The people said ok SURE! They then bent over and opened up their wallets between their legs with little protest! So a green tax, or CO2 tax is simply a means for governments to
      guilt you into opening your wallet further. You remove the global warming guilt trip, you remove the government’s ability to guilt you into opening your wallet FURTHER then what the public currently is willing to give to their governments.

      People are already overtaxed and governments have FEW means to increase taxes –
      but the CO2 tax guilt and you telling you that you are destroying the world with CO2 is a perfect means for governments to tax YOU MORE!

      Any initiative by the government to look into LENR is simply lip service – governments have
      nearly EVERYTHING to lose to increase their tax based by supporting LENR. Supporting LENR means they lose the big hammer of guilt trip in regards to the global warming scam. With LENR, there no CO2 emissions and thus no guilt trip to expand the tax base beyond the current public resistance of current tax levels.

      Governments will fight LENR tooth and nail – they have nearly everything to lose with LENR.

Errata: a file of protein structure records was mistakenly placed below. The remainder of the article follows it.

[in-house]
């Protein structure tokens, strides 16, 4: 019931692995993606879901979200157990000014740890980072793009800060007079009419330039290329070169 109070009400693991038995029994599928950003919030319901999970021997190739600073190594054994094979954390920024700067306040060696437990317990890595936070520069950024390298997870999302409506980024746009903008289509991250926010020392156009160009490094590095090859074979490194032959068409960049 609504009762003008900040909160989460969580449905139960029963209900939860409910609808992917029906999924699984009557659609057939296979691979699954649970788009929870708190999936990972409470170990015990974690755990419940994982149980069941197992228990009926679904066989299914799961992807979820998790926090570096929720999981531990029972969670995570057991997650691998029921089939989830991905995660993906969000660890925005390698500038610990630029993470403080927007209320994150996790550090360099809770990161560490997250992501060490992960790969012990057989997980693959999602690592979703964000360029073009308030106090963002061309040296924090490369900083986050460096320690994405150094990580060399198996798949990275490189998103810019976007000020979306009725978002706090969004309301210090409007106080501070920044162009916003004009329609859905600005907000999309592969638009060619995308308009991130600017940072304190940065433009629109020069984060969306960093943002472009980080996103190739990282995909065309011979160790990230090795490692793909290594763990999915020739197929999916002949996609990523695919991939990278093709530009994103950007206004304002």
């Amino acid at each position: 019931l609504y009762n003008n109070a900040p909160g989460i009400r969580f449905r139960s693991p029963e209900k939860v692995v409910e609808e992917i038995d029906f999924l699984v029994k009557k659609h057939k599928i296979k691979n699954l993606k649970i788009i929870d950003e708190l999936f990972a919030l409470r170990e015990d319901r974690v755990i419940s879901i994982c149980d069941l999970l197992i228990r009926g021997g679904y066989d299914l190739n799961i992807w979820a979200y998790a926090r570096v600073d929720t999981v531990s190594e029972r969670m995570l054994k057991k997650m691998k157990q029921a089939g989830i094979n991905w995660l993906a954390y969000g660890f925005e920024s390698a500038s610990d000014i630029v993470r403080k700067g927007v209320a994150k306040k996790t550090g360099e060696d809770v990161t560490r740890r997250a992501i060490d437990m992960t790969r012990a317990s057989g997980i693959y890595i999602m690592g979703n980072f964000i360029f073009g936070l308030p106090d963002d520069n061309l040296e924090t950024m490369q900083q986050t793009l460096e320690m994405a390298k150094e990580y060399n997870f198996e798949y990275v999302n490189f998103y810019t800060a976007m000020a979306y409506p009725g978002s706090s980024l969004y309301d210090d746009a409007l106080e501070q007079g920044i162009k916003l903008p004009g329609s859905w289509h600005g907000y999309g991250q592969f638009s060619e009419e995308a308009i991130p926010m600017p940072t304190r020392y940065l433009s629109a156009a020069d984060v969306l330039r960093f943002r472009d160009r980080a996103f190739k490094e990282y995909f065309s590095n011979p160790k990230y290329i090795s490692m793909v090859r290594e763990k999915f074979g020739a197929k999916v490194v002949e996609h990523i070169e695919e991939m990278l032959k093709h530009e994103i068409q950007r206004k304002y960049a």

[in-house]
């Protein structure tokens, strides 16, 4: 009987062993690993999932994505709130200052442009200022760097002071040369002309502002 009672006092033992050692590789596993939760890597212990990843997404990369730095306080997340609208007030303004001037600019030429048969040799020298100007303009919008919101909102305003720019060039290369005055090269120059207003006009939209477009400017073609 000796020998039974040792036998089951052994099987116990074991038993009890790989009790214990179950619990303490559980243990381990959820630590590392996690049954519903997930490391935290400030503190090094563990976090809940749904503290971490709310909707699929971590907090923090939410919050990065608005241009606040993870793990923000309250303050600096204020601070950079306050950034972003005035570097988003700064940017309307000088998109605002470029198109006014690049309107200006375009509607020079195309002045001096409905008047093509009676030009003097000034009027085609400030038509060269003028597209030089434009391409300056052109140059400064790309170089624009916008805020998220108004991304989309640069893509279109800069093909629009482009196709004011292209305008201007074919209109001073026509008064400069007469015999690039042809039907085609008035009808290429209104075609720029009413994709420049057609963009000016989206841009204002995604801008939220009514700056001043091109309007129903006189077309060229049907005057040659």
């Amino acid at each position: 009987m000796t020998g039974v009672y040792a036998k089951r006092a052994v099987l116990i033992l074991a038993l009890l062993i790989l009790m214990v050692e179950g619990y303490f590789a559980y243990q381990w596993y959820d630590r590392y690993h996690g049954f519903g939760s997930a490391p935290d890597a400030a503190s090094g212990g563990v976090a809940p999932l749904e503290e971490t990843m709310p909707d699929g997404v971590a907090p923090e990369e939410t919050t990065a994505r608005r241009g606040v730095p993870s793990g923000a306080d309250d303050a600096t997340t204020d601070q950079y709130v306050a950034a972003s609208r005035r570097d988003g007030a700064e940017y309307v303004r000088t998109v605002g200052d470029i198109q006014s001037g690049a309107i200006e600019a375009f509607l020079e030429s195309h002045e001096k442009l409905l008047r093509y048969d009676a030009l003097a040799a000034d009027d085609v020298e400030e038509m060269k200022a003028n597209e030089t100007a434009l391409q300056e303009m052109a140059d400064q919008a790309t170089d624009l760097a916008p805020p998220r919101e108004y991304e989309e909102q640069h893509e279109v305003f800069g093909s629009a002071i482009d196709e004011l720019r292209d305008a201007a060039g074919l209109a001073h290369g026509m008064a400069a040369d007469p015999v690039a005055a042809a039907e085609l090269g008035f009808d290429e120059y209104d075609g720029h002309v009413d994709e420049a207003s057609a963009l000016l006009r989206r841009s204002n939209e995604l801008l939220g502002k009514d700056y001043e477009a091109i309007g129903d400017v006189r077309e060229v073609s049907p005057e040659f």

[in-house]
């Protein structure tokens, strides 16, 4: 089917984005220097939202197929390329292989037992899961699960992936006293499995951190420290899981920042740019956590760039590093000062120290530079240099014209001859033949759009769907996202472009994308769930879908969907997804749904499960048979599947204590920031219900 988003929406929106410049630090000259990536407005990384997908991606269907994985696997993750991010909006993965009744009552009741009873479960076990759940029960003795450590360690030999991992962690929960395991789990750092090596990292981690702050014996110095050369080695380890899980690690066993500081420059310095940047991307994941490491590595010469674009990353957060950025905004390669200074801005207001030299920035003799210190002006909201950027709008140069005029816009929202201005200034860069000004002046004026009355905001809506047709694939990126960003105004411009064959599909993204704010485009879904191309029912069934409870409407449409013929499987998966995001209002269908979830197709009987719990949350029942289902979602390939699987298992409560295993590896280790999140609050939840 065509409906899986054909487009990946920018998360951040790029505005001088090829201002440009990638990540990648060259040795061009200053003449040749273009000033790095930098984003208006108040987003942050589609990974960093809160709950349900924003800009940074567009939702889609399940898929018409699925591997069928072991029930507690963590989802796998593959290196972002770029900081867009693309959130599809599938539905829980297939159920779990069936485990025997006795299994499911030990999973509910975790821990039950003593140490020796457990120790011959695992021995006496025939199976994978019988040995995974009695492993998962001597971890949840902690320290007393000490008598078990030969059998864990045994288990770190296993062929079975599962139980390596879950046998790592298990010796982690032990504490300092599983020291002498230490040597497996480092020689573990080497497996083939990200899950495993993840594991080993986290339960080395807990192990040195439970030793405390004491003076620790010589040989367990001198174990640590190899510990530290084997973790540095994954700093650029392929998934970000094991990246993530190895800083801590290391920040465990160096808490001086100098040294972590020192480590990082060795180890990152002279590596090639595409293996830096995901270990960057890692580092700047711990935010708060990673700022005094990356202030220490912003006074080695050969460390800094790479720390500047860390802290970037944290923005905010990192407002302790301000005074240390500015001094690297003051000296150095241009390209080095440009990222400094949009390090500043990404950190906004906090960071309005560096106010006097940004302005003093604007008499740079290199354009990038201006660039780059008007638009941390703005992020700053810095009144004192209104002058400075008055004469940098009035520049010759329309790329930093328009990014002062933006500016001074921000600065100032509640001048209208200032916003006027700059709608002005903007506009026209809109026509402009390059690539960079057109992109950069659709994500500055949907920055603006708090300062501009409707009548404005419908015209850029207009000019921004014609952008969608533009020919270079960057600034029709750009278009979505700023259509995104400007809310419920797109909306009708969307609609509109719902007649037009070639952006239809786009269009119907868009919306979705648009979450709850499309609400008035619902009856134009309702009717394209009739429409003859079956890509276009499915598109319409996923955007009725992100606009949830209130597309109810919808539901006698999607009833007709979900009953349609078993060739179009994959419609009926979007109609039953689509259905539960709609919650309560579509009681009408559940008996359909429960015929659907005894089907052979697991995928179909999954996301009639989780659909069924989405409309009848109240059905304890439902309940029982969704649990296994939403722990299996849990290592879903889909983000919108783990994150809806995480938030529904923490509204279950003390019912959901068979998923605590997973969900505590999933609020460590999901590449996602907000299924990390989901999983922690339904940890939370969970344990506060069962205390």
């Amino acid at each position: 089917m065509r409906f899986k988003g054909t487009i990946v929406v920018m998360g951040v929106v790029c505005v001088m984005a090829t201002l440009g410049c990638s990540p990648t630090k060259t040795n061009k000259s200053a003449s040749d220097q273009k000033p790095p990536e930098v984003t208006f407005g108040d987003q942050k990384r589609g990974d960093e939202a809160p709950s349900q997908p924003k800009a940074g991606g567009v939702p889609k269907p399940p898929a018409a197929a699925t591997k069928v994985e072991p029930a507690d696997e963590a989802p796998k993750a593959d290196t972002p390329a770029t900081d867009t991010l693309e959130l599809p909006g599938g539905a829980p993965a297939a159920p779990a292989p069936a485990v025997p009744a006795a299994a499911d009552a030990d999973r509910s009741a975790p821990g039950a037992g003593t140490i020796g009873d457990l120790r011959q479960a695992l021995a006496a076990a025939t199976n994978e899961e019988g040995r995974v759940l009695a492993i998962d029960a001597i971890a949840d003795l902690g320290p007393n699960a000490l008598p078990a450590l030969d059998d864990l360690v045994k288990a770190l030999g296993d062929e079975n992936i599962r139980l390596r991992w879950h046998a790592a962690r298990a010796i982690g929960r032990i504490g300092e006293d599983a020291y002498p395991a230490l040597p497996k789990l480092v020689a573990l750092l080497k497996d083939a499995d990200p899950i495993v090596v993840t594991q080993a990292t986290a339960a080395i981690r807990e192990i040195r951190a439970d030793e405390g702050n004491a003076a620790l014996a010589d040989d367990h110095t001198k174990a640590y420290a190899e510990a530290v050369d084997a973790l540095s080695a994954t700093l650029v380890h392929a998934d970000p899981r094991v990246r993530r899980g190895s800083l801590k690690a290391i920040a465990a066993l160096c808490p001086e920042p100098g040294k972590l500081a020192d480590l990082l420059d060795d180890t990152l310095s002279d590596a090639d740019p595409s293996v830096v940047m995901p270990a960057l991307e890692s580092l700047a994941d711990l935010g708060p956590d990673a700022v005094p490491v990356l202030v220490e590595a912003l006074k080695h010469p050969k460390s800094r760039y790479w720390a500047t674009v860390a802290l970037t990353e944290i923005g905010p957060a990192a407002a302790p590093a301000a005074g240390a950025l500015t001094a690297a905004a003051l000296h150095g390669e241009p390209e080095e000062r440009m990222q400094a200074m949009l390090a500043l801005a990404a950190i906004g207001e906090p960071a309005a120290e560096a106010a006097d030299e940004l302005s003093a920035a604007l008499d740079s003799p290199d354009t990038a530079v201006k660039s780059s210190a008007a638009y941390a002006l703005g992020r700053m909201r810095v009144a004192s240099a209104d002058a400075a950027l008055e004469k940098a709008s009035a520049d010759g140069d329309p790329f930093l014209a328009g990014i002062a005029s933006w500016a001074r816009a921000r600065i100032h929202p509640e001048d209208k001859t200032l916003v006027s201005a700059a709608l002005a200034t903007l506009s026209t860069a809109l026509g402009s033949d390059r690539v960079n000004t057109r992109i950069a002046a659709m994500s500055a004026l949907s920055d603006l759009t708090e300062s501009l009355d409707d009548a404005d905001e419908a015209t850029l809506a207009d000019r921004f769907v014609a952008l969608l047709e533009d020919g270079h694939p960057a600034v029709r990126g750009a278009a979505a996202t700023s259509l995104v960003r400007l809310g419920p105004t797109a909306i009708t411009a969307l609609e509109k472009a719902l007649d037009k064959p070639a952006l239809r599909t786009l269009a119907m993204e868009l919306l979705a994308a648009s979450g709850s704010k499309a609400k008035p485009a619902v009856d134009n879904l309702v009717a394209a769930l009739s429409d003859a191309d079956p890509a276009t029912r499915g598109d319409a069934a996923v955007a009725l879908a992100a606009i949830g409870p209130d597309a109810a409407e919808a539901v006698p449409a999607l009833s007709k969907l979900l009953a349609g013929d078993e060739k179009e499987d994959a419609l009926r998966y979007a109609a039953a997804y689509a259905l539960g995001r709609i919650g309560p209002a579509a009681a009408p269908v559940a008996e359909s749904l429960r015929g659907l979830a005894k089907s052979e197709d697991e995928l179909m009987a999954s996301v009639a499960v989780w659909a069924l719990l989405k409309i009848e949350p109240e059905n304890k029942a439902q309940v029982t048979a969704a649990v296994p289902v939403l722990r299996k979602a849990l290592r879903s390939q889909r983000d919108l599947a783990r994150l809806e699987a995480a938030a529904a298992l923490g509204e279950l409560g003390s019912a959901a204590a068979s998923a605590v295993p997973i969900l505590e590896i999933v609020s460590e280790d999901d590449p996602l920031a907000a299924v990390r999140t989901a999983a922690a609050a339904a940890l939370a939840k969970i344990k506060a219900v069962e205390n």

Regards,
      Albert D. Kallal
      Edmonton, Alberta Canada

      • Engineer48

        Hi Albert,

        The fossil thermal plant owners will be on Rossi’s side as his reactors can lower their generation cost, eliminate CO2 and other nasty emissions costs and maintenance cost (coal is a very dirty fuel!).

        So maybe not good for the gov to bite the hand that generates their electricity?

        • Albert D. Kallal

          Yes, there always parts of industry that stand to gain much with this new technology.

          Even energy companies can gain by adopting LENR. I mean, energy companies are MORE in the business of distributing and delivering energy then they are then extracting the energy (the exploration and extracting part is really only a necessary evil – not their end goal).

          So an energy company could dump coal, and replace the energy in the coal plant with LENR. Such a swap out would be a huge gain for a company generating electricity with a coal plant. In fact this is Brilioum’s business model for their LENR devices. I mean what faster way to make money then purchasing coal plants that no one wants and swopping them over to LENR?